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20. January 2017

 

Vulkan is the successor API to OpenGL and takes things a lot closer to the GPU.  The flipside to this, a lot more is left to the developer to implement.  nVidia have release VkHLF, the Vulkan High Level Framework, to help developers deal with some of the grunt work involved with using Vulkan.  Unlike Vulkan-HPP, VkHLF does add overhead to your code, so there is a performance cost to be paid.  Here is the description of VkHLF taken from the Github readme:

Vulkan High Level Framework

VkHLF is an experimental high level abstraction library on top of Vulkan. It adds features like transparent suballocation, resource tracking on the CPU & GPU and simplified resource creation while staying as close as possible to the original Vulkan API. In contrast to Vulkan-Hpp, which was carefully designed to be a zero-overhead C++ abstraction for Vulkan, this library adds significant higher-level functionality. Even so, it has been designed for high-performance, but it can cost performance relative to native Vulkan if not employed with the intended usage patterns.

Since this project is in its early stages and under heavy development expect bugs and interface changes for a while. It should not be used for production code yet!

 

As the last line says, this is an early stage project and should not be used for production code.  You can check out some samples here.  Even though it helps with some of the complexity, the Hello Vulkan example is still nearly 400 lines of code!

GameDev News

18. January 2017

 

Today marked the release of two important Haxe gamedev libraries, OpenFL and Lime.  Lime is a low level API similar in scope and function to SDL or SFML, providing access to the underlying hardware.  OpenFL is layered on top of lime and attempts to provide a Haxe version of the Flash APIs, including gaming APIs.

 

Changes to OpenFL 4.5.3:

  • Updated for Lime 3.6
  • Updated AGALMiniAssembler to a fresh port of Adobe's last release
  • Added missing Event.FRAME_CONSTRUCTED event
  • Added Dictionary<Object, Object> support
  • Improved support for textField.setTextFormat
  • Updated preloader to use Event.UNLOAD instead of Event.COMPLETE to unload
  • Updated SWFLite library to preload with the parent application
  • Fixed support for slashes in SharedObject names
  • Fixed support for preventing default on keyboard events
  • Fixed a regression in displaying stack traces on crash errors
  • Fixed text measurement on IE 11
  • Fixed return value when scaleX or scaleY is negative
  • Fixed issues where new ByteArray may have values other than zero
  • Fixed an issue with SWFLite assets when using the "generate" option
  • Fixed a possible null crash when updating object transforms
  • Fixed support for garbage collecting Sound when SoundChannel is finished
  • Fixed problems with using textField.appendText
  • Fixed the default template for HTML5 when multiple projects are embedded
  • Fixed wrong colors when values were larger than expected
  • Fixed an issue with needing clearRect on CocoonJS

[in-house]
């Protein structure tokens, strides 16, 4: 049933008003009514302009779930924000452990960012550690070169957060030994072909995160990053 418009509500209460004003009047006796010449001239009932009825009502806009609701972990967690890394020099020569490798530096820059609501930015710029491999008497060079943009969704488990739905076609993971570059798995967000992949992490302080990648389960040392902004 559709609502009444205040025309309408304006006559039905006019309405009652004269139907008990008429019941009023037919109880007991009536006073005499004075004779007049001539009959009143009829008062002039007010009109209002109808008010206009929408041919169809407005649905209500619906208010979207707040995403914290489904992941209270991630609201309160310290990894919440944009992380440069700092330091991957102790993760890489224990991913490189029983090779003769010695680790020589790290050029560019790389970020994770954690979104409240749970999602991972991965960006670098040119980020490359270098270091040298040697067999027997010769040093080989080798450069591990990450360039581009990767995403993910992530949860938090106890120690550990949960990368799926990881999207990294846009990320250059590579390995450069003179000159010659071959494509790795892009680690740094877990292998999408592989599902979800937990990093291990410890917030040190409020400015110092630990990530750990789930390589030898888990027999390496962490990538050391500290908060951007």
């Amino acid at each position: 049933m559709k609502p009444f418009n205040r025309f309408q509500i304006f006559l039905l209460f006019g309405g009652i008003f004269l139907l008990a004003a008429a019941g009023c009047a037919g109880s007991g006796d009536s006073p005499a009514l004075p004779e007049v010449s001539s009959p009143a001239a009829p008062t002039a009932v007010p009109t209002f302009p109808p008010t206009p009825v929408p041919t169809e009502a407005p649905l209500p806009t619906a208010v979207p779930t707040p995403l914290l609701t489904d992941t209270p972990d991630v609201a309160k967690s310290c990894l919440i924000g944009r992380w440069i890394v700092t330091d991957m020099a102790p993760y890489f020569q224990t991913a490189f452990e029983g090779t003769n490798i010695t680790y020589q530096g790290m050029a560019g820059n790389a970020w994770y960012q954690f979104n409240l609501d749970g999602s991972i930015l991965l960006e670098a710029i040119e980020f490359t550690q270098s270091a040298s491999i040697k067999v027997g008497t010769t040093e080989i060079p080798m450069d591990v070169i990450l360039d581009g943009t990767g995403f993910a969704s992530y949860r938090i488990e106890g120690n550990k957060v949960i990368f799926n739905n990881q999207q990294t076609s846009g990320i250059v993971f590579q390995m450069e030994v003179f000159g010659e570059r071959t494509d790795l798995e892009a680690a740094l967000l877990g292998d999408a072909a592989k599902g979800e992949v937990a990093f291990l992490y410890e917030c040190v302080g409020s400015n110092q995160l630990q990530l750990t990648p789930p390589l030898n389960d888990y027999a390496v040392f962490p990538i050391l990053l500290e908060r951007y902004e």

Changes to Lime 3.6.0:

  • Moved "lime.audio" to "lime.media"
  • Added Vorbis bindings under "lime.media.codecs.vorbis"
  • Added lime.ui.ScanCode, with conversion support to/from KeyCode on native
  • Added tool support for the "--no-output" argument
  • Migrated from NFD to tinyfiledialogs for better dialog support
  • Made window.close cancelable on desktop platforms
  • Updated libjpeg to 9b
  • Updated howler.js to 2.0.2
  • Improved support for Haxe 3.4
  • Improved support for progress events while preloading
  • Fixed force install when deploying to Android (API 16+ devices)
  • Fixed an invalid state when returning from background on Android
  • Fixed playback of a single audio buffer multiple times on HTML5
  • Fixed initial volume level in AudioSource on HTML5
  • Fixed a regression in the default architecture list for iOS
  • Fixed merging of multiple tags in project files
  • Fixed a possible crash when retrieving OpenGL strings
  • Fixed the default template for HTML5 when multiple projects are embedded
  • Fixed support for non-preloaded assets on HTML5
  • Fixed support for image.copyChannel on HTML5 when using WebGL
  • Fixed support for command-line arguments with "lime rebuild"

 

You can read more about both releases here.

GameDev News

18. January 2017

 

In our previous tutorial we covered lighting in our ongoing Babylon Tutorial Series but the objects in our game are still remarkably drab.  A big part of this is the lack of materials applied to them.  In this tutorial we are looking at using the StandardMaterial which handles all the grunt work for you.  You can think of StandardMaterial as a container for several different kinds of textures (diffuse, opacity, etc. ) that can be applied to an object.  It also has some built in attributes such as diffuse (color), emissive (self lighting) and more.  Let’s start straight away with an example that we covered in a previous tutorial.  Applying a simply wireframe to our cube:

<!DOCTYPE html>
<html lang="en">
<head>
    <meta charset="UTF-8">
    <title>Title</title>
    <script src="../Common/Lib/babylon.max.js"></script>

    <style>

        #canvas {
            width:100%;
            height:100%;
        }
    </style>
</head>
<body>
<canvas id="canvas"></canvas>
<script>
    window.addEventListener('DOMContentLoaded', function(){
        var canvas = document.getElementById('canvas');

        var engine = new BABYLON.Engine(canvas, true);

        var createScene = function(){
            var scene = new BABYLON.Scene(engine);
            scene.clearColor = new BABYLON.Color3.White();
            var box = BABYLON.Mesh.CreateBox("Box",4.0,scene);
            var camera = new BABYLON.ArcRotateCamera("arcCam",
                    BABYLON.Tools.ToRadians(45),
                    BABYLON.Tools.ToRadians(45),